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7 things local businesses learned in our Periscope experiment

ShopTalk video: Small-business owners on Periscope

Charlotte-area small-business owners experiment with the live-streaming app Periscope to promote their companies. Video by Celeste Smith
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Charlotte-area small-business owners experiment with the live-streaming app Periscope to promote their companies. Video by Celeste Smith

Many of you were good sports when ShopTalk asked you to test drive Periscope, Twitter’s live-streaming app, and figure out how to use the technology to promote your small businesses.

Periscope allows users to become broadcasters by delivering their message live to viewers.

Our entrepreneurs touted everything from their latest treats (barCHOCOLATE) to the chopping skills of their employees (Salsarita’s Fresh Cantina in Monroe) to social events they sponsor (Beadlush bead shop, which teams up with art gallery twenty-two for monthly crafting socials).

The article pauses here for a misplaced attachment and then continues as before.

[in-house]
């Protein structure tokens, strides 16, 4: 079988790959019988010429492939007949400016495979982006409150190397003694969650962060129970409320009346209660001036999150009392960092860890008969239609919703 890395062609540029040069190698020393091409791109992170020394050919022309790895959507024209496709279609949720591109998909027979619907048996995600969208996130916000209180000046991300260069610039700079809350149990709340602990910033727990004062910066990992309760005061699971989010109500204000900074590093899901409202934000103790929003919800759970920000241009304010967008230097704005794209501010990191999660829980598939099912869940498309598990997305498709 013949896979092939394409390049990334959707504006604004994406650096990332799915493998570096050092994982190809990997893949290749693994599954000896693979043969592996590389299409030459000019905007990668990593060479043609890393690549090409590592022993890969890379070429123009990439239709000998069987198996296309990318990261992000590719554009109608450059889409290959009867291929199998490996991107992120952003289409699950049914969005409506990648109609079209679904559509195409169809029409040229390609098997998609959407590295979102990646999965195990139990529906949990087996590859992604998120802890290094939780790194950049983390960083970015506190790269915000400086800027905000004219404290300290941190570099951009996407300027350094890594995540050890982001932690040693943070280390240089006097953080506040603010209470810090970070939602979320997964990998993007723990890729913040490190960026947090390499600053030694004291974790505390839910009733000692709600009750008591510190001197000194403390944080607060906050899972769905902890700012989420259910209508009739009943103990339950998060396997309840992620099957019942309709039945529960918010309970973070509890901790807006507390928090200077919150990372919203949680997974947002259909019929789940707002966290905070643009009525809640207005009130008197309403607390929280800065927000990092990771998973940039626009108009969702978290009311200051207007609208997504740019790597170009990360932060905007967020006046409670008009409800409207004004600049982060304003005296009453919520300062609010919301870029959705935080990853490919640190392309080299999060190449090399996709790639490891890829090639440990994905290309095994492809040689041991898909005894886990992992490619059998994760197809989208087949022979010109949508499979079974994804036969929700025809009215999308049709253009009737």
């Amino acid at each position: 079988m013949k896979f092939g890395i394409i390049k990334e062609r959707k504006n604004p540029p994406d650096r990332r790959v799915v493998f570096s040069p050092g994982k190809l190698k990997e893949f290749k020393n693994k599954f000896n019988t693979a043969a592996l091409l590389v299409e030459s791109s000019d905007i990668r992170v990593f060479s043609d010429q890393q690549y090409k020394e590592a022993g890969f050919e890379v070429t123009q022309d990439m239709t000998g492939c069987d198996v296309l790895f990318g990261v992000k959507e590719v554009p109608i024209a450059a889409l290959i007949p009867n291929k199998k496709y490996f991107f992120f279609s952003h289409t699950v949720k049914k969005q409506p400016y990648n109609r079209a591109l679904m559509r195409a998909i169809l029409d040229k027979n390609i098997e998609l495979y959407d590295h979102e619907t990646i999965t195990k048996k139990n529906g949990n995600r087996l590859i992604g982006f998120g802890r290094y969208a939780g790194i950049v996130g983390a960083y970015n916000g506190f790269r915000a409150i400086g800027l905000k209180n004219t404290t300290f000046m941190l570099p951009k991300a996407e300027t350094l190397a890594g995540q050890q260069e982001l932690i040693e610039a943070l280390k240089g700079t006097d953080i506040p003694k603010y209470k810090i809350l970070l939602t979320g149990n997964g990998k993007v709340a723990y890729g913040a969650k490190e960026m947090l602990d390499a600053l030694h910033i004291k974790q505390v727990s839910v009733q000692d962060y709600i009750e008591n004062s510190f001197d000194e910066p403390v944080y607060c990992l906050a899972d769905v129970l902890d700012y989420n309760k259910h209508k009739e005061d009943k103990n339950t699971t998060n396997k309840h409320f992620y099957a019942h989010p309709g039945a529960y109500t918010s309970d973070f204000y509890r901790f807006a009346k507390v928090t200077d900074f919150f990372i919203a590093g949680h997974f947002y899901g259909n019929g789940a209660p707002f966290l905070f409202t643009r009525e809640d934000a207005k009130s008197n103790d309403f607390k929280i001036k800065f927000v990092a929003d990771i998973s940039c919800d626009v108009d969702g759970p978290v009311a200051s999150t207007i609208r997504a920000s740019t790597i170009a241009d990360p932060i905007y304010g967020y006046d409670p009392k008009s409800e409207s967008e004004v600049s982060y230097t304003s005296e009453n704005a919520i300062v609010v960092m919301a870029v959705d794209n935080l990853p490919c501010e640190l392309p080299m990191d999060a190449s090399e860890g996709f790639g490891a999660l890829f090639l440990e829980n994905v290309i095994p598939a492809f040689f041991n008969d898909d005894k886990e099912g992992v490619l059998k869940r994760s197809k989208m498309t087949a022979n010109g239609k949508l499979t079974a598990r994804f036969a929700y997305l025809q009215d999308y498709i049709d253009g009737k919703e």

The owners saved their videos to their camera roll, then emailed them to us for a story running in Wednesday’s print and online editions of ShopTalk. (You can check out a compilation of their videos here.)

In the meantime, here are seven things business owners told us they learned in the experiment:

▪ Not only is Periscope easy to download and use, it’s also addictive. Fashion designer Lore Emelio, Happzee event app creator Zerrick Bynum and others sent in more than one video.

▪ Viewing quality seemed to be better when using the app on a mobile phone, as opposed to a tablet.

▪ That said, it’s still hard to avoid some quality issues, from proper lighting, to focusing for detail shots, to jumpy images. Pan slowly, advises Jennifer Branham of The Boulevard at South End.

▪ It’s worth tweeting out ahead of time that you’ll be on Periscope at a particular time, so followers can tune in.

▪ It’s also worth checking out other Periscope video to see what others do.

▪ Many like the live interaction from viewers, who can make comments or ask questions with the “Say something” button, or tap the screen during the broadcast to send “hearts” of approval.

▪ Those engaging aspects of Periscope show up in replays that stay online for 24 hours. They don’t show up on saved videos, which disappointed Bynum: “You lose some of the true richness of what Periscope is about.”

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